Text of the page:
July’s story for the 2 folk, the dog and the tractor is a deliberate diversion. We spent the first half of July in deep sadness at saying goodbye to our much loved flock of merino wethers. We need time to process the emotions. The knowledge, ‘The Boys’ were due for sale, has weighed heavily for months. I admit to an element of avoidance. We have so much going on in our lives that the sale of our sheep was peripheral to our focus, as awful things are when you are trying to avoid them. And in true form, they don’t disappear either. So now is not the time. Just know we have suffered a loss, grown a bit, and are now sufficiently experienced to wear Big Farmer pants.
One way we deal with loss is by getting active on something. Not that we need another project but rather we need a distraction and a creative outlet, to let our minds fill with different issues rather than a persistent loop of emotional angst.
So we started the build of our growhouse. By the time we made the decision to build, we had a very short window to turn this around for this garlic season. For an off the shelf solution, extended delivery times, builder availability, associated costs, and suitability were major hurdles. Yet these hurdels created the perfect scenario requiring us to get creative. Thankfully many before us have and we found a solution online.
We chose to build it out of sustainably logged hardwood, heavily oiled, because we like the look of wood, it is lovely to work with, added much needed heft and weight to help with anchoring the structure against our high winds and overcame the issue of the metal overheating in our extreme summer temperatures. We have built aluminium polytunnels and watched with dismay as the wind buckled and ripped them to shreds. This growhouse will be clad with a polycarbonate corrugated sheet. Glass, whilst traditional, beautiful, and heavy, would have caused extreme temperatures inside during our summer. Anything over 35 degrees Celcius and garlic plants start to shut down. This cladding will reduce some of the UV and if not sufficient we can retrofit retractable shade cloth blinds. We have not resolved how to best seal the growhouse to enable temperature control. We get a handful of cold, grey days in winter but mostly the days are crisp and clear with bright sunshine. The sheeting may be enough to block cold winds and yet warm the space sufficiently to encourage growth. In summer the same winds should cool the place down. I’m not sure if it is possible to account for everything, sometimes you just have to push ahead, that whole adventure over plan thing.
The housebuild is spluttering to life again, inspired by the growhouse build. If we were paying someone to build our house, a month of inactivity would be hard to bear. We realise we need such times to solve some of the larger design components of the build. There is a luxury in not having to make on the spot decisions from a limited array of options, yet no one likes living in a partially build house forever…so we ponder, dream, and discuss. Co-Captain typically has to translate to me how some ideas might actualise, but it is a slow form of doing. And then there are times like now, where we have drive, funds, good weather and certainty about what we want to achieve next.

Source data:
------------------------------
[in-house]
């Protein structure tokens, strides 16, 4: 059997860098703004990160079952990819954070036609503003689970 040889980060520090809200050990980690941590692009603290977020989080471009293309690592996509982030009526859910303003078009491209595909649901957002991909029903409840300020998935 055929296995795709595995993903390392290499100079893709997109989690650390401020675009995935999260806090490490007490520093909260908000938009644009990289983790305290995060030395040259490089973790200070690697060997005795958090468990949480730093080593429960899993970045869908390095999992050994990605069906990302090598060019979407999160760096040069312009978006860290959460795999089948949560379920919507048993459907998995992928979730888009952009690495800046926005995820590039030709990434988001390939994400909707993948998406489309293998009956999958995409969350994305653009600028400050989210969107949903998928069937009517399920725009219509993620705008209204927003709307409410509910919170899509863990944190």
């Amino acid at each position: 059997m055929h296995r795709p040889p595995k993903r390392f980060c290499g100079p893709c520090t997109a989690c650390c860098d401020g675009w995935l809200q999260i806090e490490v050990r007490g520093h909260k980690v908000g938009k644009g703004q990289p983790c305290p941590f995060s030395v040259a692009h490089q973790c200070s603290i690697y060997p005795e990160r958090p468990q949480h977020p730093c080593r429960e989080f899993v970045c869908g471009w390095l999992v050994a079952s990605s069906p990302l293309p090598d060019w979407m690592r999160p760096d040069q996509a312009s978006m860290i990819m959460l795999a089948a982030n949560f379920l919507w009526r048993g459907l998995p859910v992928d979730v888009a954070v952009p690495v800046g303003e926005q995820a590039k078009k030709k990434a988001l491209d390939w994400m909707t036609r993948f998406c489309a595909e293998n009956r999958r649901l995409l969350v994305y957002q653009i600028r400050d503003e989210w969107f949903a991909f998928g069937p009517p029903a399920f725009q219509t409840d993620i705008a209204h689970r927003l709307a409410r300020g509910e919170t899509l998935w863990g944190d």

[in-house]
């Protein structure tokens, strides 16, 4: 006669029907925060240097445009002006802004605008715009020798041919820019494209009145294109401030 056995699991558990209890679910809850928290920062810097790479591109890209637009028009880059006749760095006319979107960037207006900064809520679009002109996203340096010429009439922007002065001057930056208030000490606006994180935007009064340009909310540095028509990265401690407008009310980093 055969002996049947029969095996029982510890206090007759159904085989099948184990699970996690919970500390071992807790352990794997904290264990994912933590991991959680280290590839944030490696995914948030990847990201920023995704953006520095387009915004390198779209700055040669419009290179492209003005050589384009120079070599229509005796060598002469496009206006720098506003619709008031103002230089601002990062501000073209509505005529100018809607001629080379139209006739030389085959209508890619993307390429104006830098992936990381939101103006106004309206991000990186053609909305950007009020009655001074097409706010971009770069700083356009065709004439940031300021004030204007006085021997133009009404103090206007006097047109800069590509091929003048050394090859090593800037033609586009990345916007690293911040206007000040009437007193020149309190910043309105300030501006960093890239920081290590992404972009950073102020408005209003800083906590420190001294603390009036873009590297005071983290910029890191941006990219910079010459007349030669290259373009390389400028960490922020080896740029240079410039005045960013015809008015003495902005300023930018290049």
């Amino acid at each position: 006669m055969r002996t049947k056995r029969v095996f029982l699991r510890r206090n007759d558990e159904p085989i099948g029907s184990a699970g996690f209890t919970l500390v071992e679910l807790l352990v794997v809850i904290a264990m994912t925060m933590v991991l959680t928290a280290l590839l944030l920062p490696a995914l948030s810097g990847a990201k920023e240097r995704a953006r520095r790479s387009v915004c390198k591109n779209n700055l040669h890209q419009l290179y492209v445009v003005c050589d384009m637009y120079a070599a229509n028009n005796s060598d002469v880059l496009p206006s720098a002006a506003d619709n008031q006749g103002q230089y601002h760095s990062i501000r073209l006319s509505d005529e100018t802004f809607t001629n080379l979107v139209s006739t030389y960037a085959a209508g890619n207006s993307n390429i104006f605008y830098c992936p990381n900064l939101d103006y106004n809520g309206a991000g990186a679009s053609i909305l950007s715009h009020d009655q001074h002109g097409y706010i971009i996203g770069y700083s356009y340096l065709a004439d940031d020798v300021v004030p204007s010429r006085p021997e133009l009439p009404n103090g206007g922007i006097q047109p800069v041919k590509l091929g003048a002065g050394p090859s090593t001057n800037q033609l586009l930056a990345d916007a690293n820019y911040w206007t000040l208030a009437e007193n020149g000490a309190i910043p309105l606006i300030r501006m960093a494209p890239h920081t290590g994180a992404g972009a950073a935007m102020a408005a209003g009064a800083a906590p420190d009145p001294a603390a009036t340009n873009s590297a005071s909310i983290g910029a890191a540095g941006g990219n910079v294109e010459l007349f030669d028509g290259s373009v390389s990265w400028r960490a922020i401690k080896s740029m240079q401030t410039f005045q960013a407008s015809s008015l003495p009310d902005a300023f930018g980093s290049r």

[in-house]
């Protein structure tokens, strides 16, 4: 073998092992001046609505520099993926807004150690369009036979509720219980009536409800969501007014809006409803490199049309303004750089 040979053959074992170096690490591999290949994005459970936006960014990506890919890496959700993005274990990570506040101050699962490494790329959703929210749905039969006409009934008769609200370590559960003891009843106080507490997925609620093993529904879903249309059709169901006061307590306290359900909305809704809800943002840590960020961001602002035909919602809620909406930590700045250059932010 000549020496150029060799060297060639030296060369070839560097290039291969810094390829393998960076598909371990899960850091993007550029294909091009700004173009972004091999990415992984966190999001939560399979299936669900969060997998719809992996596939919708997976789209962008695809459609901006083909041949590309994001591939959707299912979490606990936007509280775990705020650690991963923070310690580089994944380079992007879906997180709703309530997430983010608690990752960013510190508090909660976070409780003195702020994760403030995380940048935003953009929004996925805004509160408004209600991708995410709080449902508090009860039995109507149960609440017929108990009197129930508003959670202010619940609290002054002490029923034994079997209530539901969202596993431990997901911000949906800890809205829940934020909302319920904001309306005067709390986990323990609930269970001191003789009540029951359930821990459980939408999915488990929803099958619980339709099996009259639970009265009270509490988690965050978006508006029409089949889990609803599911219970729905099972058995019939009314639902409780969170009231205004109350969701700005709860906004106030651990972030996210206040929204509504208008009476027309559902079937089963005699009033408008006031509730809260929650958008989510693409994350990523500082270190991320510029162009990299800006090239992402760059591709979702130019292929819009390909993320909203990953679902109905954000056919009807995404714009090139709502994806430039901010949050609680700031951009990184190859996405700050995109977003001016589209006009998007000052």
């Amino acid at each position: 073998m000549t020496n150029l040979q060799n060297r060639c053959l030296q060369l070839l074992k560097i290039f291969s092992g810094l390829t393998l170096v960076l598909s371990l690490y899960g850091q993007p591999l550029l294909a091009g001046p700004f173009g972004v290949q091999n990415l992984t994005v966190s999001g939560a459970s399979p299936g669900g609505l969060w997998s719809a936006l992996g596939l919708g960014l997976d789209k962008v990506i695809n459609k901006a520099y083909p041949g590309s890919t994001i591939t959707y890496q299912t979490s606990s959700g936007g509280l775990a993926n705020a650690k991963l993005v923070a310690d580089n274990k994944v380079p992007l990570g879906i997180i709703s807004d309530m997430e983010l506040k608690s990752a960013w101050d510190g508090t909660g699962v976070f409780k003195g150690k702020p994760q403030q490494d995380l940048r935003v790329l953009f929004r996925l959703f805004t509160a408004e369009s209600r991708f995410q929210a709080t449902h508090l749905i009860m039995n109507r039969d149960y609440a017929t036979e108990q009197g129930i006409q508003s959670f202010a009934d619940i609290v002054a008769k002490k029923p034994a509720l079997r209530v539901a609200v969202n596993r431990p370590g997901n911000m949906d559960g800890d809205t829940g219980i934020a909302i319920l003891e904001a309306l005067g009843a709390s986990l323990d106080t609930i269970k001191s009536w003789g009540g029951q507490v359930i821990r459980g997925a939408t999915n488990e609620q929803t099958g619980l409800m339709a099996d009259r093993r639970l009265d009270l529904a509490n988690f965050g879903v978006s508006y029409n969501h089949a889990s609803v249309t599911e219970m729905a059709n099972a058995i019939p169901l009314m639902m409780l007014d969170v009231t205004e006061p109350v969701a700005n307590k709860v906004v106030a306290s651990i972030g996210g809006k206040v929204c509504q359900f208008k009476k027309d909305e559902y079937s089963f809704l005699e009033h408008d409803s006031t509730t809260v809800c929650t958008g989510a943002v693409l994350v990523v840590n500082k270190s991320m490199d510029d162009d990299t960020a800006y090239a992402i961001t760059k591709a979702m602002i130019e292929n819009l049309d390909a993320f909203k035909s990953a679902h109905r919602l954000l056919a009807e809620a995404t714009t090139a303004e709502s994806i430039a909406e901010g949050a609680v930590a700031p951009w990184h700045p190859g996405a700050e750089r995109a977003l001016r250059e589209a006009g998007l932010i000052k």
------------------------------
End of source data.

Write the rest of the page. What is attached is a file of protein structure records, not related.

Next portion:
The kitchen garden is producing a wonderful array of things green, although peas continue to elude me. Huge heads of broccoli, plenty of broccolini (tenderstem broccoli), spinach/silverbeet, rocket, coriander, lettuce, thyme, parsley, rosemary, brussel sprouts, kale, carrots and the odd snow pea (sigh). The cauliflower and cabbage now have heads forming which is my first time. I pulled the carrots. Despite the carnage inflicted by the persistent sheep grazing we harvested plenty. I am quite enamoured with the wee dinky tiny ones and have been snacking or using them as a garnish for days now. They are far too precious to chop.
Winter in the bee garden is typically slim pickings but currently flowering we have the wallflower, rocket, peas, salvia, hellebores and rosemary. The broccolini is just itching to burst into flower, but I’m being greedy and snapping them off. Whilst the jonquils are up they don’t seem a favourite for the bees. I was taught bees are not particularly attracted to strongly smelling flowers. Good for humans.
2 books deliberately purchased to bend my brain. I did learn something from Reni Eddo-Lodge’s book, addressing the race relations in Britain. However, I’m Australian. I think there is a far more relevant and possibly harrowing story to tell of the impact of British colonialism, laws, and the ongoing mindset of white privilege and superiority in our country. The books are out there. I am looking. I will be sharing what I learn. If you have some suggestions please get in touch.